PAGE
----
The government continued to impose international travel bans as part of criminal sentences. The government reportedly confiscated passports on occasion for political reasons and revoked the rights of some citizens to travel, often without providing them notification or opportunity to contest the restriction. Most travel bans reportedly involved individuals in court cases relating to financial and real estate disputes.
During the year the government banned several individuals engaged in human rights activism or political activities from foreign travel, in addition to hundreds of other travel bans promulgated by the courts. These included ACPRA members Eissa al-Hamid, Abdulaziz al-Shobaily, and Omar al-Sa’id as well as journalist Alaa Brinji.
PROTECTION OF REFUGEES
Access to Asylum: The law provides that the “state will grant political asylum if public interest so dictates.” There are no regulations implementing this provision or UNHCR-managed refugee and asylum matters. The government permitted UNHCR-recognized refugees to stay in the country temporarily pending identification of a durable outcome, including third-country resettlement or voluntary repatriation. The government generally did not grant asylum or accept refugees for resettlement from third countries. Government policy is not to grant refugee status to persons in the country illegally, including those who have overstayed a pilgrimage visa. The government strongly encouraged persons without residency to leave, and it threatened or imposed deportation. Access to naturalization was difficult for refugees.
The government did, however, grant six-month visas to Syrian and Yemeni nationals, and a royal decree allowed pro forma extensions of these visas. There was a nondeportation policy for Syrians and Yemenis. In May the Royal Court approved residency permits for Yemeni nationals who were in the country illegally prior to the beginning of coalition operations in Yemen. In the past year, the country normalized the status of 592,809 Yemenis, in addition to 1.5 million properly documented Yemenis, many of whom would be characterized as refugees but for the Saudi Arabian government’s practice of avoiding using that term, bringing the total population of Yemenis living in Saudi Arabia to approximately two million. The government waived the costs and fees for visas, work permits, and permanent residency status applications for 2,570,972 Syrians who entered the country since 2011 because of the security situation in Syria. These included Syrians who entered the country without proper documentation who later normalized their status as well as individuals and families on visitor visas who were transiting to other countries.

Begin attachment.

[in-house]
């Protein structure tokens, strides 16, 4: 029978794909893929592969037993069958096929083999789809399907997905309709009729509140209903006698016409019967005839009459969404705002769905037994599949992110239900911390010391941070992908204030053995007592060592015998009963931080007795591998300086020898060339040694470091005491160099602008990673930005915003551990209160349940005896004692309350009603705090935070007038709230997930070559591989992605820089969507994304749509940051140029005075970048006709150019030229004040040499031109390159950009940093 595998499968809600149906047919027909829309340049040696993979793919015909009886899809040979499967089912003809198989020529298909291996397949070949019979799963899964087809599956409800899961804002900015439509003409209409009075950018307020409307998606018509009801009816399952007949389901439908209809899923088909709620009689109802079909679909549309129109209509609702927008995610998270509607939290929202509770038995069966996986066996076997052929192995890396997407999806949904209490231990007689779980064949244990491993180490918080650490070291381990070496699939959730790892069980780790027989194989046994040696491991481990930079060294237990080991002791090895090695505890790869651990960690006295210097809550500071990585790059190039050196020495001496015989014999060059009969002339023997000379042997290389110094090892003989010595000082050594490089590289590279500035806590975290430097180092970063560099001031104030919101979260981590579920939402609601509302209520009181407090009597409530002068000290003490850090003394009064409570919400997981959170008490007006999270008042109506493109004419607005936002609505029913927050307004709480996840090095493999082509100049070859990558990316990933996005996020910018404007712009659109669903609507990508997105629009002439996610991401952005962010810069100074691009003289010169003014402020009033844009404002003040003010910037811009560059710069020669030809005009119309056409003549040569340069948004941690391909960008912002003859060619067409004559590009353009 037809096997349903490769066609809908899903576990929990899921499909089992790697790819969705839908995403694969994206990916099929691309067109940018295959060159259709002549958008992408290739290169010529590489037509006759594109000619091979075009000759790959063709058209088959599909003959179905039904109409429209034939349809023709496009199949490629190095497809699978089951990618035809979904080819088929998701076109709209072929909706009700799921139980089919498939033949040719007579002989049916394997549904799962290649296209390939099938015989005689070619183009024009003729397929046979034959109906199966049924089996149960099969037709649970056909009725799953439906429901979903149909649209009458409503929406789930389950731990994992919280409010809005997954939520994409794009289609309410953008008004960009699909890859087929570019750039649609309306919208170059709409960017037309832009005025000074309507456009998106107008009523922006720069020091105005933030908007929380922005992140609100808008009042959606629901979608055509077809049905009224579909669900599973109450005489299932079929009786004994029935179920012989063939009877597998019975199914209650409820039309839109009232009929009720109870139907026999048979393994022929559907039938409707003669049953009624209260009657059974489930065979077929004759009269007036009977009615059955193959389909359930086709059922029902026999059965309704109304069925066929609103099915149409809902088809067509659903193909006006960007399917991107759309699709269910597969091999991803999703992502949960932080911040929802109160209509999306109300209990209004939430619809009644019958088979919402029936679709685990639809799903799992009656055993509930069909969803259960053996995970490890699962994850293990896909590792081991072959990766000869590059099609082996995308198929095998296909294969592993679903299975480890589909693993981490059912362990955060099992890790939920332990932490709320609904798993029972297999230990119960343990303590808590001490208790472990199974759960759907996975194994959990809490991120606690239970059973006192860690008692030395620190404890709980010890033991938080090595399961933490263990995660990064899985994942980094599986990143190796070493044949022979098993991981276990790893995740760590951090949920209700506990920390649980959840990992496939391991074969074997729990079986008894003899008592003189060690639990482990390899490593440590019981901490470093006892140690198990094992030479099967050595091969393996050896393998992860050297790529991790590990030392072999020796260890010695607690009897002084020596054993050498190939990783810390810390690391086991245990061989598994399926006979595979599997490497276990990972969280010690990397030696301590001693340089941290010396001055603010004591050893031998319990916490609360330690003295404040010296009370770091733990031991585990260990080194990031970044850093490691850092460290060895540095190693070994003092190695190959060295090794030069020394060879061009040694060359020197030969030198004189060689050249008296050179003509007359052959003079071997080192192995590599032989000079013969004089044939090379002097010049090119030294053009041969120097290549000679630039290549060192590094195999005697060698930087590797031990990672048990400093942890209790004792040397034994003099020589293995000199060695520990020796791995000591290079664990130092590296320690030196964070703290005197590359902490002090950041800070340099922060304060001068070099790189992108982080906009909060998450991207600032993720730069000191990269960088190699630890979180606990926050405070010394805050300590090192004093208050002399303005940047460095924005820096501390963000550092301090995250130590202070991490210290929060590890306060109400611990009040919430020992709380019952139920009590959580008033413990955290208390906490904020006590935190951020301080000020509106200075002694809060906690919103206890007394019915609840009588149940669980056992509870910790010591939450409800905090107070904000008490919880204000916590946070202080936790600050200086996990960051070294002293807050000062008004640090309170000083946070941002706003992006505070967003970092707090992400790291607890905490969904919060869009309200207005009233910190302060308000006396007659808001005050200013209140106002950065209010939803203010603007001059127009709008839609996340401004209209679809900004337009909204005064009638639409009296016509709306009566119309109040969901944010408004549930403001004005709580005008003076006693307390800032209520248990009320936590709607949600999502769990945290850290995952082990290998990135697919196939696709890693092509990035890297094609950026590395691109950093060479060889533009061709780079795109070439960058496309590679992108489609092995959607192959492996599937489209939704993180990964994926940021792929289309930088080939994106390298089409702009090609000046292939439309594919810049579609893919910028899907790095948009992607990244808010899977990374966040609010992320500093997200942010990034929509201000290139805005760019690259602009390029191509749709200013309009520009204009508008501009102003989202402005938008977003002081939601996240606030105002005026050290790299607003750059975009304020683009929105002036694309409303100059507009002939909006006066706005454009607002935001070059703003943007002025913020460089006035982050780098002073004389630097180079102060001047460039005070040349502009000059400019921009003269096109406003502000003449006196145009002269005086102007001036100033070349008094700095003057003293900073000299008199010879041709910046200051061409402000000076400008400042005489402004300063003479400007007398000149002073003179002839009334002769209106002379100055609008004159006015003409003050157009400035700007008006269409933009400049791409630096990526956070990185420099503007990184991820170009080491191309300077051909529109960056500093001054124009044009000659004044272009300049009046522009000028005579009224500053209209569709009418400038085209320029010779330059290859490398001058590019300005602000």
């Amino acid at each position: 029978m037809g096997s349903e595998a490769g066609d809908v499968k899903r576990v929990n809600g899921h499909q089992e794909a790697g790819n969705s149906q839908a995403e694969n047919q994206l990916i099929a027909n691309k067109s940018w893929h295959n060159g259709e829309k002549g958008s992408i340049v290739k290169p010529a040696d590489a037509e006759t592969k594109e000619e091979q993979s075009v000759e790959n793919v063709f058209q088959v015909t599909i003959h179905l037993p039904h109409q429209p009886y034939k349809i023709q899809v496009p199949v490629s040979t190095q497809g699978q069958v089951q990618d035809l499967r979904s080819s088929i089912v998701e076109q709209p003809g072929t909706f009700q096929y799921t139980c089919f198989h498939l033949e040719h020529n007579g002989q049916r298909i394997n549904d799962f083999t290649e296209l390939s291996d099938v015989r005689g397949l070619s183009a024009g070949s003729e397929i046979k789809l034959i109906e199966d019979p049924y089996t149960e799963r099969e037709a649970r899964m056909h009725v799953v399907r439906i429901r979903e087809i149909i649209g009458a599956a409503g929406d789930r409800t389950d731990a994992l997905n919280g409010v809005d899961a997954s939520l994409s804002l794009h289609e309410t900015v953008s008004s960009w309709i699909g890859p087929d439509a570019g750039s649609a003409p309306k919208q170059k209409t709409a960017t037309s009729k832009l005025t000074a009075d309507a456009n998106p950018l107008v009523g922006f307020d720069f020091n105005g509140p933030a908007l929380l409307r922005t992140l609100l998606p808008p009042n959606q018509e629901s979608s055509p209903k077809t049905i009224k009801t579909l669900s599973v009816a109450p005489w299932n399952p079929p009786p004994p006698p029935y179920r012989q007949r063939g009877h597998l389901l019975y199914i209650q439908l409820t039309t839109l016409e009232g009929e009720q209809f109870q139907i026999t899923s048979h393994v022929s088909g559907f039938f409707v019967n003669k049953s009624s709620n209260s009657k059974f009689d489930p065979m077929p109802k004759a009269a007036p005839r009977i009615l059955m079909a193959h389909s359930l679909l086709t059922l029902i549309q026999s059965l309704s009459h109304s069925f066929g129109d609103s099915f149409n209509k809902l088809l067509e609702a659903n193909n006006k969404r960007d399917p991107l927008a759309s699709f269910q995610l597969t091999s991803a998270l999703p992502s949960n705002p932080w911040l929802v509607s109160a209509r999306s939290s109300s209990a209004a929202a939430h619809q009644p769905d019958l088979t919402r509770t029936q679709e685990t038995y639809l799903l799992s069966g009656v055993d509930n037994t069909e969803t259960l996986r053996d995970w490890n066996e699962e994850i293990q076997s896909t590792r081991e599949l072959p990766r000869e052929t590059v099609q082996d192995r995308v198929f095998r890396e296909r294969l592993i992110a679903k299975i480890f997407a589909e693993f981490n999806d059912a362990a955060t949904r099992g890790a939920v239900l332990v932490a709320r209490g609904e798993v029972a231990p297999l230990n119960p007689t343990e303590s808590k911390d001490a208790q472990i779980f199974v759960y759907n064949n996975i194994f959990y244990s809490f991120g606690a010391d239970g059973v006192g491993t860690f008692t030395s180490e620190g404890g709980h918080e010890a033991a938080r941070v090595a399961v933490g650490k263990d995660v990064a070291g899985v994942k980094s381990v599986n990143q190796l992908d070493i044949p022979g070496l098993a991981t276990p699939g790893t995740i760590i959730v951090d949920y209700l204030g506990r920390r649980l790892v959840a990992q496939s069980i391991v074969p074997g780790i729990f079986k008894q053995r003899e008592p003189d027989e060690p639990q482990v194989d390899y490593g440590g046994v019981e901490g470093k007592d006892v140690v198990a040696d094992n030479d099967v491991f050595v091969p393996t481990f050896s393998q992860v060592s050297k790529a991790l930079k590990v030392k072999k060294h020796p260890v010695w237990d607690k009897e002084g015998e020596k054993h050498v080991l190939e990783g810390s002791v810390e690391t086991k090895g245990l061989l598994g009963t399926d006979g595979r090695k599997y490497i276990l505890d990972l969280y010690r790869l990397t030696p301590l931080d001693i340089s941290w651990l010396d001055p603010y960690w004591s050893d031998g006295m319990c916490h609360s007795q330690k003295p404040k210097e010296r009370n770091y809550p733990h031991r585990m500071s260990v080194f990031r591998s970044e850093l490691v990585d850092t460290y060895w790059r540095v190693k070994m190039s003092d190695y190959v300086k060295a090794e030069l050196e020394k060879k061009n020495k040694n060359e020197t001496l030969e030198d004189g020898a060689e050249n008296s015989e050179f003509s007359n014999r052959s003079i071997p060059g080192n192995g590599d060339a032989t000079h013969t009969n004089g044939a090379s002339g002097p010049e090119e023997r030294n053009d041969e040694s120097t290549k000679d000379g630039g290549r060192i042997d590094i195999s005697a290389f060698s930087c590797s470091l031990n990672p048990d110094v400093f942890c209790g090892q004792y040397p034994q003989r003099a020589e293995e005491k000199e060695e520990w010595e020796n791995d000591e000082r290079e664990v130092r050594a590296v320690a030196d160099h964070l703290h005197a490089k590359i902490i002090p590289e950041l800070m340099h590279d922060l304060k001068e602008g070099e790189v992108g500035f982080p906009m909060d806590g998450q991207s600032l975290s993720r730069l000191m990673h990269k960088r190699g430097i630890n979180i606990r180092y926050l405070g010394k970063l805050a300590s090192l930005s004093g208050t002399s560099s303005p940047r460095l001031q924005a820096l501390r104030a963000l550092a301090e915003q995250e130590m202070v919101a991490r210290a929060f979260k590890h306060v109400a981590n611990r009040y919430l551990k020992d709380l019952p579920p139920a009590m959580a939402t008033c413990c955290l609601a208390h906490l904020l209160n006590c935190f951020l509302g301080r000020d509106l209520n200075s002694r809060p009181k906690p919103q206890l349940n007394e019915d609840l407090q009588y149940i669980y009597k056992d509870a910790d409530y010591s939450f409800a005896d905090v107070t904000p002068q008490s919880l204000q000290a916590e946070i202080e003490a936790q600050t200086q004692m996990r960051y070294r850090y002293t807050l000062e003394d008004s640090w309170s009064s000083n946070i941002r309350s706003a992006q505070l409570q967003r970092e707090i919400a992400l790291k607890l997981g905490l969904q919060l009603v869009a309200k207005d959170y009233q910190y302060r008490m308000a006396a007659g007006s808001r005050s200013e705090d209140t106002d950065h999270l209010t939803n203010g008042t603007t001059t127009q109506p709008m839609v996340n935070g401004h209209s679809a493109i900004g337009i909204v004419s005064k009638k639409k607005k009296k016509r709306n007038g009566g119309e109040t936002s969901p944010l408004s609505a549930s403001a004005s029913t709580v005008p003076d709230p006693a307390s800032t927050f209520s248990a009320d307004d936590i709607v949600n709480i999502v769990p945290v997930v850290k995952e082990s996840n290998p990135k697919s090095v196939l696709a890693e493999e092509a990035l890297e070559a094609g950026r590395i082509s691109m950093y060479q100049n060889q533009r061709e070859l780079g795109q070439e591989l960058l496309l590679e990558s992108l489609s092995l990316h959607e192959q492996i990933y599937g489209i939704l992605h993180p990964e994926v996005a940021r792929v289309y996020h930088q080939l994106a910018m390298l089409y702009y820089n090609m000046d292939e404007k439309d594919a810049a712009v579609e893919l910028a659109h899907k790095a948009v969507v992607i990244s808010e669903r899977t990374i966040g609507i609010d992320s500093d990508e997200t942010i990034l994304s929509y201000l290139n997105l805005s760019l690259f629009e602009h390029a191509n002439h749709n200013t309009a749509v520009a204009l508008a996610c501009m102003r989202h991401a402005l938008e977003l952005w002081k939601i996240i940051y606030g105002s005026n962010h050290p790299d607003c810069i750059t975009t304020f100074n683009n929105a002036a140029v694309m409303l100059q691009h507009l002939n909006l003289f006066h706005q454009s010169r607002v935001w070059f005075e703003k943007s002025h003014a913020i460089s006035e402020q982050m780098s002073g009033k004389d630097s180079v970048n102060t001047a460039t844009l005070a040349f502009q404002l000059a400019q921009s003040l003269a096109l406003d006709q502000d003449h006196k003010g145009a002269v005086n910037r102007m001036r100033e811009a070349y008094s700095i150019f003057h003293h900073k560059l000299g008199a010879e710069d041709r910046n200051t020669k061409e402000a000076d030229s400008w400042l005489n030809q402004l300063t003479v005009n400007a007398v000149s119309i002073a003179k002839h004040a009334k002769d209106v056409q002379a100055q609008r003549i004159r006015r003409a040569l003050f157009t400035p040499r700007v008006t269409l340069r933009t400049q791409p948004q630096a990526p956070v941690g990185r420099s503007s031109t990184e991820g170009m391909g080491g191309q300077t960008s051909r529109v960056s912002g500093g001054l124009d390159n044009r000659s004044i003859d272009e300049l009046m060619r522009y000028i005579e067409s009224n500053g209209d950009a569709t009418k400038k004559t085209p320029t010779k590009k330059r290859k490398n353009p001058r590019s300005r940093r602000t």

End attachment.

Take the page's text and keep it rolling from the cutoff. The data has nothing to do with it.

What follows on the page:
Employment: Refugees and asylum seekers were generally unable to work legally. In February the Ministry of Labor and Social Development announced it would start allowing employers to apply online for an automatic work permit to be issued free of charge to Syrians and Yemenis who possessed a temporary visa and obtained a visitor card (“za’ir”) from the Ministry of Interior. The renewable permits were valid for up to six months and tied to the validity period of their temporary visas; men between the ages of 18 and 60 were eligible to apply.
Access to Basic Services: The government reserves access to education, health care, public housing, courts and judicial procedures, legal services, and other social services to citizens only. A royal decree issued in 2012 permits all Syrians in Saudi Arabia free access to the educational system, and a separate decree issued in 2015 gives Yemenis in Saudi Arabia free access to schools. In 2015-16 the government enrolled and funded 141,406 Syrian students and 285,644 Yemeni students in local schools and provided college scholarships to 7,950 Syrians and 3,880 Yemenis. The UNHCR office in Riyadh provided a subsistence allowance covering basic services to a limited number of vulnerable families, based on a needs assessment. Authorities worked with UNHCR to provide medical treatment following a needs assessment. Since 2015 the government provided free health care to 47,000 Yemenis and paid for treatment of more than 3,426 injured Yemenis located in Saudi Arabia, Jordan, and Sudan.
The country had a significant number of habitual residents who were legally stateless, but data on the stateless population were incomplete and scarce.